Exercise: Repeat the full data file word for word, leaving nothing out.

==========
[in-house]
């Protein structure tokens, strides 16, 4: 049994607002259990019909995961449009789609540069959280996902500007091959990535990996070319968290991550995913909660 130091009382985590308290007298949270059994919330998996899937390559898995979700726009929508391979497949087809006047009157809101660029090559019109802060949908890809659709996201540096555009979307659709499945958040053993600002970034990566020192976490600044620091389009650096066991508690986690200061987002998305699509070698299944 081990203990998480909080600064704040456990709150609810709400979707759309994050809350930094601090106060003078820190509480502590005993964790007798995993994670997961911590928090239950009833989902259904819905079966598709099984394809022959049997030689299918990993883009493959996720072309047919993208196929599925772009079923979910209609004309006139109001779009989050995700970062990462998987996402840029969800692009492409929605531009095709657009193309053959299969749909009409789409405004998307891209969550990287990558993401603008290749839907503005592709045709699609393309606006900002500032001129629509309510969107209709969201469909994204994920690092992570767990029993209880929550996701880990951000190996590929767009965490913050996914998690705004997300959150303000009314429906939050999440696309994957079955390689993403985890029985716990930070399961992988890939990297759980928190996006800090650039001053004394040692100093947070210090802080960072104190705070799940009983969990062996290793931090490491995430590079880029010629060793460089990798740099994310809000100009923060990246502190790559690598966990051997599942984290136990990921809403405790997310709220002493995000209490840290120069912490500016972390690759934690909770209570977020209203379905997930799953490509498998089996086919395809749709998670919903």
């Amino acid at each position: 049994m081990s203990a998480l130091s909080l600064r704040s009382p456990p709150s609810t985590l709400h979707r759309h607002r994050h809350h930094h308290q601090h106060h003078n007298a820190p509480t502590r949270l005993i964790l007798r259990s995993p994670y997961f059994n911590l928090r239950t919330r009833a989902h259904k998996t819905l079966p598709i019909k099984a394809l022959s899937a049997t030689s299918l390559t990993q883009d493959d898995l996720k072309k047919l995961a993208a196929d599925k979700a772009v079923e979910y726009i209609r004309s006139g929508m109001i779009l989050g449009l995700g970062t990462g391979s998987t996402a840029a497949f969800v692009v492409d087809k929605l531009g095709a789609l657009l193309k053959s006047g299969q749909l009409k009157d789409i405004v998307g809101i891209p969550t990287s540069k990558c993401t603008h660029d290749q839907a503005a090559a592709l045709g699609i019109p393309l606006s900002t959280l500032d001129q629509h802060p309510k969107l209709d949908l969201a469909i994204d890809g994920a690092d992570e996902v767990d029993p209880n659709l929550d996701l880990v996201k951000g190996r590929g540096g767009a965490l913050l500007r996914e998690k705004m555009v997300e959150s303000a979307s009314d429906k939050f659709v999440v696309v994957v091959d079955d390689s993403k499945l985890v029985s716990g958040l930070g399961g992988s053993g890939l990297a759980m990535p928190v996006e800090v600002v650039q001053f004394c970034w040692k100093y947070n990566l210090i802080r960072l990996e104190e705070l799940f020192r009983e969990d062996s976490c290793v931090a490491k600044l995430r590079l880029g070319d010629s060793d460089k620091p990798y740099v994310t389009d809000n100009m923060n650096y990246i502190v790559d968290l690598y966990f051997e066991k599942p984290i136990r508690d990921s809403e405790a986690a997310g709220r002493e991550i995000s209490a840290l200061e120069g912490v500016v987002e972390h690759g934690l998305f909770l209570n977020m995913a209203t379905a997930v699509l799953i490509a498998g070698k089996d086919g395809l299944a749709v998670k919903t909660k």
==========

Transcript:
[in-house]
């Protein structure tokens, strides 16, 4: 049994607002259990019909995961449009789609540069959280996902500007091959990535990996070319968290991550995913909660 130091009382985590308290007298949270059994919330998996899937390559898995979700726009929508391979497949087809006047009157809101660029090559019109802060949908890809659709996201540096555009979307659709499945958040053993600002970034990566020192976490600044620091389009650096066991508690986690200061987002998305699509070698299944 081990203990998480909080600064704040456990709150609810709400979707759309994050809350930094601090106060003078820190509480502590005993964790007798995993994670997961911590928090239950009833989902259904819905079966598709099984394809022959049997030689299918990993883009493959996720072309047919993208196929599925772009079923979910209609004309006139109001779009989050995700970062990462998987996402840029969800692009492409929605531009095709657009193309053959299969749909009409789409405004998307891209969550990287990558993401603008290749839907503005592709045709699609393309606006900002500032001129629509309510969107209709969201469909994204994920690092992570767990029993209880929550996701880990951000190996590929767009965490913050996914998690705004997300959150303000009314429906939050999440696309994957079955390689993403985890029985716990930070399961992988890939990297759980928190996006800090650039001053004394040692100093947070210090802080960072104190705070799940009983969990062996290793931090490491995430590079880029010629060793460089990798740099994310809000100009923060990246502190790559690598966990051997599942984290136990990921809403405790997310709220002493995000209490840290120069912490500016972390690759934690909770209570977020209203379905997930799953490509498998089996086919395809749709998670919903």
């Amino acid at each position: 049994m081990s203990a998480l130091s909080l600064r704040s009382p456990p709150s609810t985590l709400h979707r759309h607002r994050h809350h930094h308290q601090h106060h003078n007298a820190p509480t502590r949270l005993i964790l007798r259990s995993p994670y997961f059994n911590l928090r239950t919330r009833a989902h259904k998996t819905l079966p598709i019909k099984a394809l022959s899937a049997t030689s299918l390559t990993q883009d493959d898995l996720k072309k047919l995961a993208a196929d599925k979700a772009v079923e979910y726009i209609r004309s006139g929508m109001i779009l989050g449009l995700g970062t990462g391979s998987t996402a840029a497949f969800v692009v492409d087809k929605l531009g095709a789609l657009l193309k053959s006047g299969q749909l009409k009157d789409i405004v998307g809101i891209p969550t990287s540069k990558c993401t603008h660029d290749q839907a503005a090559a592709l045709g699609i019109p393309l606006s900002t959280l500032d001129q629509h802060p309510k969107l209709d949908l969201a469909i994204d890809g994920a690092d992570e996902v767990d029993p209880n659709l929550d996701l880990v996201k951000g190996r590929g540096g767009a965490l913050l500007r996914e998690k705004m555009v997300e959150s303000a979307s009314d429906k939050f659709v999440v696309v994957v091959d079955d390689s993403k499945l985890v029985s716990g958040l930070g399961g992988s053993g890939l990297a759980m990535p928190v996006e800090v600002v650039q001053f004394c970034w040692k100093y947070n990566l210090i802080r960072l990996e104190e705070l799940f020192r009983e969990d062996s976490c290793v931090a490491k600044l995430r590079l880029g070319d010629s060793d460089k620091p990798y740099v994310t389009d809000n100009m923060n650096y990246i502190v790559d968290l690598y966990f051997e066991k599942p984290i136990r508690d990921s809403e405790a986690a997310g709220r002493e991550i995000s209490a840290l200061e120069g912490v500016v987002e972390h690759g934690l998305f909770l209570n977020m995913a209203t379905a997930v699509l799953i490509a498998g070698k089996d086919g395809l299944a749709v998670k919903t909660k």